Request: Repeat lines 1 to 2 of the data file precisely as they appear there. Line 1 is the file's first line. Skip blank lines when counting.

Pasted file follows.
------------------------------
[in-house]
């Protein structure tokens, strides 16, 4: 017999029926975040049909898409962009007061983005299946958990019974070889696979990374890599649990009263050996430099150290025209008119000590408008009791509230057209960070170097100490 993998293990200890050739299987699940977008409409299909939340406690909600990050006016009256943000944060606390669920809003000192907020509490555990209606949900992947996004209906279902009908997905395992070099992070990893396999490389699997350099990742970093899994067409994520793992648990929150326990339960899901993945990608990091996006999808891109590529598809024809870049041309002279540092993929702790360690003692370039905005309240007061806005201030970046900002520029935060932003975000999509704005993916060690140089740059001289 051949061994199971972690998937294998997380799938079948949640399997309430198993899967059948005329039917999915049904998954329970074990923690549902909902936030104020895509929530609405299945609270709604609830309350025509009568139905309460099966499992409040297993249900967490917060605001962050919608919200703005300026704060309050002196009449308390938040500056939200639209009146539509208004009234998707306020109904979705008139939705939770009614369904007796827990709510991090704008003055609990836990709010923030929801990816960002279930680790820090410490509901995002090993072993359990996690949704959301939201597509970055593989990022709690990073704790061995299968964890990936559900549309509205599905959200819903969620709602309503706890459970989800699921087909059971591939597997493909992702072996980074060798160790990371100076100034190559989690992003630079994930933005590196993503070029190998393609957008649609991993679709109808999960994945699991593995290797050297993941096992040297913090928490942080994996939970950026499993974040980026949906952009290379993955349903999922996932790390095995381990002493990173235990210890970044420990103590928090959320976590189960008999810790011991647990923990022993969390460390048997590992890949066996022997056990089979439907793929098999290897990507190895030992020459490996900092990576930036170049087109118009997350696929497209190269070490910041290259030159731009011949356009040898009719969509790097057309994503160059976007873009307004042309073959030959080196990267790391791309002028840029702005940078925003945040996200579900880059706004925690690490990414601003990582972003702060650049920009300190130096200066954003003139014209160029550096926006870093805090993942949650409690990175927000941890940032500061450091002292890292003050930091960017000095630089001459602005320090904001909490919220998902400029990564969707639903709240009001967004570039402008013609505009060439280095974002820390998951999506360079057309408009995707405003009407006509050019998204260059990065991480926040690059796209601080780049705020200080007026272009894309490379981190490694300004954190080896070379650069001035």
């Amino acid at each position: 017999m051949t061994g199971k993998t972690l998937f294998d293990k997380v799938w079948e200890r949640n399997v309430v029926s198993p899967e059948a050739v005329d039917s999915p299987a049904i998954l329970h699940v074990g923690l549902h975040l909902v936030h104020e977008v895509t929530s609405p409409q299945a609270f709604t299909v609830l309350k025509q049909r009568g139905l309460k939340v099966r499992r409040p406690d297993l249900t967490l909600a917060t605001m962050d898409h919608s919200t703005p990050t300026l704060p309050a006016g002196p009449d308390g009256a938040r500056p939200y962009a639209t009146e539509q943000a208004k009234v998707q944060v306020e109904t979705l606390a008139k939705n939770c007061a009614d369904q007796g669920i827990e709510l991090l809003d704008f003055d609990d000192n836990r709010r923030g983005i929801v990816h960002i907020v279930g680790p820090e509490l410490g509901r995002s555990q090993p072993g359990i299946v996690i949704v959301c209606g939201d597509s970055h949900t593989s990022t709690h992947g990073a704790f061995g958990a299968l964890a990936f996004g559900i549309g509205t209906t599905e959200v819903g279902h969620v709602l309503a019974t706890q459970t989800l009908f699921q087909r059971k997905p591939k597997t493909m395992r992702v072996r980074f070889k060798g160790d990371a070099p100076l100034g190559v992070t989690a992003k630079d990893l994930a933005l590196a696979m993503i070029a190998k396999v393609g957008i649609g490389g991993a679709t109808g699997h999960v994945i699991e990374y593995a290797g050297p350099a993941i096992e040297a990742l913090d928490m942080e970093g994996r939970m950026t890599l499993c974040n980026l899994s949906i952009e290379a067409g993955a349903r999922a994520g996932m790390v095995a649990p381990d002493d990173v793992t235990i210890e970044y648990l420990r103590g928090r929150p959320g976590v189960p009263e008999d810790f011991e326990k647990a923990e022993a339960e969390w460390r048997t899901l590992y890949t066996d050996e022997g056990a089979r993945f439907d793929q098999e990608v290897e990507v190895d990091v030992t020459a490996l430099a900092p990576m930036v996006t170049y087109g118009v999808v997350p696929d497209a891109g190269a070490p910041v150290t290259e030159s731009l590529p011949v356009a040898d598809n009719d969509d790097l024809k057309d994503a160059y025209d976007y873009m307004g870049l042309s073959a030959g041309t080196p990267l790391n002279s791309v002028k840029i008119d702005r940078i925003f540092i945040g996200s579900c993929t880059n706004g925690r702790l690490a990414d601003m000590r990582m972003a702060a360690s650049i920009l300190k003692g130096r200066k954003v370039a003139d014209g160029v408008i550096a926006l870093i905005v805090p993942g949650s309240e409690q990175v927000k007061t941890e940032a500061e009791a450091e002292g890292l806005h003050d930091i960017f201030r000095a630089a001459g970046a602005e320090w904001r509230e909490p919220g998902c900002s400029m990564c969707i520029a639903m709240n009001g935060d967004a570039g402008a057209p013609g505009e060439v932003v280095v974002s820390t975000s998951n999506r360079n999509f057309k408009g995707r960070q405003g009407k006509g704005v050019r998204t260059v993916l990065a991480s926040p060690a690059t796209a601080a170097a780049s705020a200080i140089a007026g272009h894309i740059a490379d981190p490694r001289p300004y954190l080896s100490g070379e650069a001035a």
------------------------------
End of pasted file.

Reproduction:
[in-house]
């Protein structure tokens, strides 16, 4: 017999029926975040049909898409962009007061983005299946958990019974070889696979990374890599649990009263050996430099150290025209008119000590408008009791509230057209960070170097100490 993998293990200890050739299987699940977008409409299909939340406690909600990050006016009256943000944060606390669920809003000192907020509490555990209606949900992947996004209906279902009908997905395992070099992070990893396999490389699997350099990742970093899994067409994520793992648990929150326990339960899901993945990608990091996006999808891109590529598809024809870049041309002279540092993929702790360690003692370039905005309240007061806005201030970046900002520029935060932003975000999509704005993916060690140089740059001289 051949061994199971972690998937294998997380799938079948949640399997309430198993899967059948005329039917999915049904998954329970074990923690549902909902936030104020895509929530609405299945609270709604609830309350025509009568139905309460099966499992409040297993249900967490917060605001962050919608919200703005300026704060309050002196009449308390938040500056939200639209009146539509208004009234998707306020109904979705008139939705939770009614369904007796827990709510991090704008003055609990836990709010923030929801990816960002279930680790820090410490509901995002090993072993359990996690949704959301939201597509970055593989990022709690990073704790061995299968964890990936559900549309509205599905959200819903969620709602309503706890459970989800699921087909059971591939597997493909992702072996980074060798160790990371100076100034190559989690992003630079994930933005590196993503070029190998393609957008649609991993679709109808999960994945699991593995290797050297993941096992040297913090928490942080994996939970950026499993974040980026949906952009290379993955349903999922996932790390095995381990002493990173235990210890970044420990103590928090959320976590189960008999810790011991647990923990022993969390460390048997590992890949066996022997056990089979439907793929098999290897990507190895030992020459490996900092990576930036170049087109118009997350696929497209190269070490910041290259030159731009011949356009040898009719969509790097057309994503160059976007873009307004042309073959030959080196990267790391791309002028840029702005940078925003945040996200579900880059706004925690690490990414601003990582972003702060650049920009300190130096200066954003003139014209160029550096926006870093805090993942949650409690990175927000941890940032500061450091002292890292003050930091960017000095630089001459602005320090904001909490919220998902400029990564969707639903709240009001967004570039402008013609505009060439280095974002820390998951999506360079057309408009995707405003009407006509050019998204260059990065991480926040690059796209601080780049705020200080007026272009894309490379981190490694300004954190080896070379650069001035």